NEW DELHI — New school textbooks in India promoting Prime Minister Narendra Modi’s flagship policies have prompted fresh criticism that the government is using the education system to further his political agenda.
An analysis of 25 textbooks by the Indian Express newspaper found examples of newly inserted paragraphs casting Modi’s policies in a positive light, including programs like “demonetization” that wiped out more than 85 percent of India’s cash or one to educate girls, which has been criticized for underfunding.
Critics maintain the changes to the textbooks are unbalanced and could skew children’s perceptions of politics and current events.
Modi’s government has been repeatedly criticized for being too image conscious and curbing freedom of the press, giving only scripted interviews to news organizations, and spending $638 million on publicity, including huge sums on newspaper advertisements and celebrity-studded television spots.
“It is not an honest way to make changes,” said Ambarish Rai, of India’s Right to Education Campaign. “If you’re putting in these things, you have to put in all the implications. This is only for publicity.”
Modi’s governing Bharatiya Janata Party (BJP) has been criticized in the past for pushing its agenda in textbooks in the states it controls. In Rajasthan and Gujarat, in particular, textbooks have been changed in the past two years to include Hindu nationalist icons and minimize contributions of Muslims in India.
The Express report said that many of the changes promoted Modi’s Clean India initiative, including in a seventh-grade textbook. The Clean India mission has received international plaudits for the speed at which the government has installed millions of toilets in Indian homes — but has also been widely criticized for the harsh tactics the government uses to get people to stop defecating outside and use toilets instead.
In a ninth-grade English textbook chapter where students are asked to imagine and write creatively about a future world without schools and books, Modi’s Digital India program to digitize payments is prominently featured. A 10th-grade economics textbook includes a paragraph about his demonetization program and the government’s push toward digital payments but does not mention the chaos that followed the announcement to replace 80 percent of India’s cash, leading to long lines outside banks for months and huge losses for small businesses.
The changes to the textbooks came after the National Council of Educational Research and Training, the body that publishes textbook prototypes, conducted a review of school textbooks, taking feedback from the public about current educational materials.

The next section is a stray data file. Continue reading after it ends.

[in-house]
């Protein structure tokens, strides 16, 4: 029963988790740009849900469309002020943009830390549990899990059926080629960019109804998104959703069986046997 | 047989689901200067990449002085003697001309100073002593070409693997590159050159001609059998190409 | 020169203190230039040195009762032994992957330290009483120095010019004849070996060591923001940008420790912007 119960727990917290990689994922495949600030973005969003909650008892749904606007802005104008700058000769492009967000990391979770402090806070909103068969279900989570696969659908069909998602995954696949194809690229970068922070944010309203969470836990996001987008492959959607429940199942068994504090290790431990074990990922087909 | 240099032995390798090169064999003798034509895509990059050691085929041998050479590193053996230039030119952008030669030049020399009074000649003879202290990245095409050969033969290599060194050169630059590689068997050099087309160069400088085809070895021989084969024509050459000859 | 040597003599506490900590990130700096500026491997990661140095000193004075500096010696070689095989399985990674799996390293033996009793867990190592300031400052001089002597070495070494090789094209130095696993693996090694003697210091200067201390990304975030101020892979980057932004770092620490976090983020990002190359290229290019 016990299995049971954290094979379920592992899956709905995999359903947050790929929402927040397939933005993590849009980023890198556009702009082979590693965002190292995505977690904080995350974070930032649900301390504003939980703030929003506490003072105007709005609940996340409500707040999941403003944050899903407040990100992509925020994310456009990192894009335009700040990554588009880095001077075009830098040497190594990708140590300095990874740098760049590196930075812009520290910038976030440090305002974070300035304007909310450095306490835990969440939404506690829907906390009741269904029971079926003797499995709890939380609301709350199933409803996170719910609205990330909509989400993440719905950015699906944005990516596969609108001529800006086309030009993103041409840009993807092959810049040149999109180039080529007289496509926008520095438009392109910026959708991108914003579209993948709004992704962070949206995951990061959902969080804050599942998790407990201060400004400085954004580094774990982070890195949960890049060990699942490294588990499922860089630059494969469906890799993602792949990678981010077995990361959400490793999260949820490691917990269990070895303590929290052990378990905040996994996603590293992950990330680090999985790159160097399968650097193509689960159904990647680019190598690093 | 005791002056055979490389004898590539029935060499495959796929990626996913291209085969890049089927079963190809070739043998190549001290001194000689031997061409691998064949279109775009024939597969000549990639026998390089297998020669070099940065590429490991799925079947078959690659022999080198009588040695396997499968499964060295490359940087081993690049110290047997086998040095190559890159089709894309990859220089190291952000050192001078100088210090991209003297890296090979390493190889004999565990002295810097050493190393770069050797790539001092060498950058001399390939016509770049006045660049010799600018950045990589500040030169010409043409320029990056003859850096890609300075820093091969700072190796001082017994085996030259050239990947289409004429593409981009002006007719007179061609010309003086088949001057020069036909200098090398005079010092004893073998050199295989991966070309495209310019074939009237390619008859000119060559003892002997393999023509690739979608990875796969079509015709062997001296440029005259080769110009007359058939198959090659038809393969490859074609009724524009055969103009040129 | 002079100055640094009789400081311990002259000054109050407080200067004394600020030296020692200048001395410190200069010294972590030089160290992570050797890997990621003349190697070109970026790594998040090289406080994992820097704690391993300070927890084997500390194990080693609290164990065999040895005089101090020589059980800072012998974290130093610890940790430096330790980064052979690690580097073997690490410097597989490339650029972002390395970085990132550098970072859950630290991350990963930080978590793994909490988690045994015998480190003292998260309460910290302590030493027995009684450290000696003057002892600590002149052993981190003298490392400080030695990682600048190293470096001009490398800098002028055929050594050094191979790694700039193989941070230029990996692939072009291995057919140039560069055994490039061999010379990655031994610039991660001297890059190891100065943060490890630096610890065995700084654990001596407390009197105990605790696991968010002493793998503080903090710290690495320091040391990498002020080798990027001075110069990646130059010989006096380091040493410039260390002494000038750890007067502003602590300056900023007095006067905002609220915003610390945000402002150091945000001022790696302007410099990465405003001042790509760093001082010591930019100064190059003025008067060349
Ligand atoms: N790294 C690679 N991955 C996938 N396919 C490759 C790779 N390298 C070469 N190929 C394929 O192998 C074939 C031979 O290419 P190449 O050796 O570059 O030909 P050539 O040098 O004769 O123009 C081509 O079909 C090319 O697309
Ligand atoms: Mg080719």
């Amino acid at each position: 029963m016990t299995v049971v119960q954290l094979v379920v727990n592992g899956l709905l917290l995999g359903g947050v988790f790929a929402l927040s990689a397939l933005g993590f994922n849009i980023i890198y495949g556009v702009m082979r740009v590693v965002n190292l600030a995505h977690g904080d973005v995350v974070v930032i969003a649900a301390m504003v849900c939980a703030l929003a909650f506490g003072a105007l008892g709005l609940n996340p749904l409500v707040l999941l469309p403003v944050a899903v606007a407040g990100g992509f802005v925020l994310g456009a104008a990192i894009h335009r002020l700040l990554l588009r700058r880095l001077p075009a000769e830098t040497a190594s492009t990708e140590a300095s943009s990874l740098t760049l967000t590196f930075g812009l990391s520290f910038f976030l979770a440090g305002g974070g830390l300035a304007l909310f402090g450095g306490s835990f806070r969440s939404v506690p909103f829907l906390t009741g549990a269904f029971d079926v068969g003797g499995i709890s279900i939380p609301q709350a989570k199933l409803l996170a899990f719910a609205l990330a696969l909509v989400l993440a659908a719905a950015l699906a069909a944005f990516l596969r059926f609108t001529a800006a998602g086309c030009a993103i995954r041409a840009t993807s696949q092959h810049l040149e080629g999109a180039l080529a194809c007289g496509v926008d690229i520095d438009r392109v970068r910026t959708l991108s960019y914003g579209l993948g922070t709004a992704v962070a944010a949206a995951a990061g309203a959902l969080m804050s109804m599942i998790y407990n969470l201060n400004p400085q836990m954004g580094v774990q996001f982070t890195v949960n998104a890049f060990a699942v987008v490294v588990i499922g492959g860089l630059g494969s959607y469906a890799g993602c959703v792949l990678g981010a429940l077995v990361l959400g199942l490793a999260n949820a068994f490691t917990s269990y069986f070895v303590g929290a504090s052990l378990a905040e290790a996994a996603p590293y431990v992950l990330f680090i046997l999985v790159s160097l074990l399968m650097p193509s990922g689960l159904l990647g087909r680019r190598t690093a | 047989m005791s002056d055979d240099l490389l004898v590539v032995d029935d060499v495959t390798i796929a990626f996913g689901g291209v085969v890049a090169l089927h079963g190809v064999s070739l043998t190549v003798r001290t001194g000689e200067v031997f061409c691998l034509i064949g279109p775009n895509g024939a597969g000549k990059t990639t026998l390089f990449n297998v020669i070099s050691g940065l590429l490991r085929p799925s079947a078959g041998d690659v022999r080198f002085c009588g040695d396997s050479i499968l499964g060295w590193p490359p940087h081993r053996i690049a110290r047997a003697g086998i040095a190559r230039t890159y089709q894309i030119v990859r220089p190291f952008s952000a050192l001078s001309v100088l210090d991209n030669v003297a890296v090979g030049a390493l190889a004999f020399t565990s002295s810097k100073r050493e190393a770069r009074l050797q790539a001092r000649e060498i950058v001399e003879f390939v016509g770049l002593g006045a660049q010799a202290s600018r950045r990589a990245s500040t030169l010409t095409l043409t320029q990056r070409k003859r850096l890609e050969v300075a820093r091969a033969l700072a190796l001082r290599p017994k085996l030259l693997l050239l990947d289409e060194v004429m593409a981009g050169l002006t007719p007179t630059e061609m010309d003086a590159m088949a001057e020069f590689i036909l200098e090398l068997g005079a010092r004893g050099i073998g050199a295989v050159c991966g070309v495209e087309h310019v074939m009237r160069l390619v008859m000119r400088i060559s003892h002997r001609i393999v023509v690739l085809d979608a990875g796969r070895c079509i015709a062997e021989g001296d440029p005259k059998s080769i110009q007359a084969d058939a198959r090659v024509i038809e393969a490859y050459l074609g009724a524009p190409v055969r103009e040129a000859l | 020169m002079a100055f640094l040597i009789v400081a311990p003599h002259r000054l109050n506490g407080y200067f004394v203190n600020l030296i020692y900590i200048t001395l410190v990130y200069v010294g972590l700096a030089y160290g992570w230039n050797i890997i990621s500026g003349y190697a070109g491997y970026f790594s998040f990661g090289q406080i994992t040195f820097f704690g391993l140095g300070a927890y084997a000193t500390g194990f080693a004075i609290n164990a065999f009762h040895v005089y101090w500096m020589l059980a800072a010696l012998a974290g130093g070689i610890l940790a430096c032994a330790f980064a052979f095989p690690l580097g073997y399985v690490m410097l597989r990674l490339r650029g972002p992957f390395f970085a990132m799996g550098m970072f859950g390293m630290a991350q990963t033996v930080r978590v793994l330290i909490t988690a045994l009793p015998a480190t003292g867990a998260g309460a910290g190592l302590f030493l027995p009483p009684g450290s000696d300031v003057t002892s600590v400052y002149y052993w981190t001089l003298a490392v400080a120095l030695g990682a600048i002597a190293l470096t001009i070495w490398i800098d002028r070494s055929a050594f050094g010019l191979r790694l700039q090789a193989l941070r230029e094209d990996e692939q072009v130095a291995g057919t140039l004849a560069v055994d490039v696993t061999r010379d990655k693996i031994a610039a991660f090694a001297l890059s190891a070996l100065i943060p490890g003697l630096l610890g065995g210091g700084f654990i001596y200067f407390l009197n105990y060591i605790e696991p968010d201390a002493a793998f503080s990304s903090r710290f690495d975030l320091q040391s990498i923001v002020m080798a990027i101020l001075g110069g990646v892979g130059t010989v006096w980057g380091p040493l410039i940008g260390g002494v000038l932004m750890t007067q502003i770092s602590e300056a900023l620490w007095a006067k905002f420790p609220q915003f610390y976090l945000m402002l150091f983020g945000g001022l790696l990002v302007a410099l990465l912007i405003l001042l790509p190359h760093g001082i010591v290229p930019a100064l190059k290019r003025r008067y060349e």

“What is interesting, is that the NCERT says that all of these additions and changes made were based on public feedback,” said Ritika Chopra, the journalist who wrote the article for the Express. She said there were arguments that textbook writing should be left to experts.
Textbooks have sparked political controversy in India in the past. History textbooks written under previous governments led by the Congress Party enlarged the role of Congress leaders in India’s struggle for independence, while minimizing the role of other revolutionaries, according to Rai.
But Chopra said that textbooks written under the Congress Party governments were also critical of past failures of the party, not shying away from the its repressive rule during the Emergency of the 1970s and the anti-Sikh pogroms in the 1980s.
Textbooks written under the previous Congress-led administration also mentioned political events — but without promoting a party, Chopra said. The textbooks would mention India’s freedom of information law or the food security act. “But these were laws, not a mission launched by the government,” she said.
Alleged bias and political intent in school textbooks has been debated in a number of countries, including the United States, where mentions of evolution or intelligent design or the causes of the Civil War have caused controversy. Government textbooks in Egypt, for example, have recently scrubbed references to the Arab Spring uprising of 2011, while in China, textbooks firmly promote “socialist core values.”
In India, however, critics allege there is now a concerted campaign by the BJP and its supporters to dominate education, including by curbing free speech on university campuses and installing party supporters in senior academic roles.
“No party should use textbooks and children for their own political gains. Textbooks should be written on the basis of facts, on the basis of truth,” said Rai, from the Right to Education Campaign.